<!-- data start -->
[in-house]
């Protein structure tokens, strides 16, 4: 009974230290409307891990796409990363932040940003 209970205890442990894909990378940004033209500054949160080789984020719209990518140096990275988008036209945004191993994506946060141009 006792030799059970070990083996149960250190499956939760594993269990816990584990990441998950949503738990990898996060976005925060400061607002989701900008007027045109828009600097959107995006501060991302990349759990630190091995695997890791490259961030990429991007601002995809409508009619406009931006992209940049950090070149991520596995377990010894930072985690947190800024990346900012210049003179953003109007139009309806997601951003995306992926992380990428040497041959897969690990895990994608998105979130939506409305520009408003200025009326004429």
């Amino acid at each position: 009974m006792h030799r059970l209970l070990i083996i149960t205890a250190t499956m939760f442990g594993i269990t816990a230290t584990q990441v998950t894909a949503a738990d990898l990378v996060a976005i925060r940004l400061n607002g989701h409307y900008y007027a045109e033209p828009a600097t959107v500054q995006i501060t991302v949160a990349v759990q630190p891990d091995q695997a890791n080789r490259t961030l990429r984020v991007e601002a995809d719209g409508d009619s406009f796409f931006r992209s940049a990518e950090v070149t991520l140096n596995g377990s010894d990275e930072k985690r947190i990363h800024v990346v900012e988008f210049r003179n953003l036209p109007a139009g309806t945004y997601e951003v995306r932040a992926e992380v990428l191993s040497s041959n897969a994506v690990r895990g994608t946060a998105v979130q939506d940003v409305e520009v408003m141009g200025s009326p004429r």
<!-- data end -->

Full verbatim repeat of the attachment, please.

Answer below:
[in-house]
């Protein structure tokens, strides 16, 4: 009974230290409307891990796409990363932040940003 209970205890442990894909990378940004033209500054949160080789984020719209990518140096990275988008036209945004191993994506946060141009 006792030799059970070990083996149960250190499956939760594993269990816990584990990441998950949503738990990898996060976005925060400061607002989701900008007027045109828009600097959107995006501060991302990349759990630190091995695997890791490259961030990429991007601002995809409508009619406009931006992209940049950090070149991520596995377990010894930072985690947190800024990346900012210049003179953003109007139009309806997601951003995306992926992380990428040497041959897969690990895990994608998105979130939506409305520009408003200025009326004429």
């Amino acid at each position: 009974m006792h030799r059970l209970l070990i083996i149960t205890a250190t499956m939760f442990g594993i269990t816990a230290t584990q990441v998950t894909a949503a738990d990898l990378v996060a976005i925060r940004l400061n607002g989701h409307y900008y007027a045109e033209p828009a600097t959107v500054q995006i501060t991302v949160a990349v759990q630190p891990d091995q695997a890791n080789r490259t961030l990429r984020v991007e601002a995809d719209g409508d009619s406009f796409f931006r992209s940049a990518e950090v070149t991520l140096n596995g377990s010894d990275e930072k985690r947190i990363h800024v990346v900012e988008f210049r003179n953003l036209p109007a139009g309806t945004y997601e951003v995306r932040a992926e992380v990428l191993s040497s041959n897969a994506v690990r895990g994608t946060a998105v979130q939506d940003v409305e520009v408003m141009g200025s009326p004429r």